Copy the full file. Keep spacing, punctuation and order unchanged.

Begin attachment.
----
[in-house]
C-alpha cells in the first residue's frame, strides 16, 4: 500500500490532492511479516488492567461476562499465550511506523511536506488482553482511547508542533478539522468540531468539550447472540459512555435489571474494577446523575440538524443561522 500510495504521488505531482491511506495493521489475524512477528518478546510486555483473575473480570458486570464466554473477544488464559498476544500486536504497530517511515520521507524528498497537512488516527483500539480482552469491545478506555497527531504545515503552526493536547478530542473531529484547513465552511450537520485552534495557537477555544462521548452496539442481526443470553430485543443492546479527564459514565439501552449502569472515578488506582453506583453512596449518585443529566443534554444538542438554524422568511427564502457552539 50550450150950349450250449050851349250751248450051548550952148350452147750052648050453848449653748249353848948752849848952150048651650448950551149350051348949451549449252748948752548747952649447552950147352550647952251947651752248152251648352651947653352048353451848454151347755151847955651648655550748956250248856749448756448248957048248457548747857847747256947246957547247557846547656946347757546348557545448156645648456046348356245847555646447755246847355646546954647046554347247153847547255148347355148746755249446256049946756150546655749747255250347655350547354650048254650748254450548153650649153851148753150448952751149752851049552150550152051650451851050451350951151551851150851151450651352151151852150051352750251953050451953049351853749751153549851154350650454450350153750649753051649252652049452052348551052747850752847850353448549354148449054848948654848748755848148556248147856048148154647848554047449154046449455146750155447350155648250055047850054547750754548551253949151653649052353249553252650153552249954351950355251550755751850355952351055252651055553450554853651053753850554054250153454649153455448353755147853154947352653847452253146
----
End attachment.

[in-house]
C-alpha cells in the first residue's frame, strides 16, 4: 500500500490532492511479516488492567461476562499465550511506523511536506488482553482511547508542533478539522468540531468539550447472540459512555435489571474494577446523575440538524443561522 500510495504521488505531482491511506495493521489475524512477528518478546510486555483473575473480570458486570464466554473477544488464559498476544500486536504497530517511515520521507524528498497537512488516527483500539480482552469491545478506555497527531504545515503552526493536547478530542473531529484547513465552511450537520485552534495557537477555544462521548452496539442481526443470553430485543443492546479527564459514565439501552449502569472515578488506582453506583453512596449518585443529566443534554444538542438554524422568511427564502457552539 50550450150950349450250449050851349250751248450051548550952148350452147750052648050453848449653748249353848948752849848952150048651650448950551149350051348949451549449252748948752548747952649447552950147352550647952251947651752248152251648352651947653352048353451848454151347755151847955651648655550748956250248856749448756448248957048248457548747857847747256947246957547247557846547656946347757546348557545448156645648456046348356245847555646447755246847355646546954647046554347247153847547255148347355148746755249446256049946756150546655749747255250347655350547354650048254650748254450548153650649153851148753150448952751149752851049552150550152051650451851050451350951151551851150851151450651352151151852150051352750251953050451953049351853749751153549851154350650454450350153750649753051649252652049452052348551052747850752847850353448549354148449054848948654848748755848148556248147856048148154647848554047449154046449455146750155447350155648250055047850054547750754548551253949151653649052353249553252650153552249954351950355251550755751850355952351055252651055553450554853651053753850554054250153454649153455448353755147853154947352653847452253146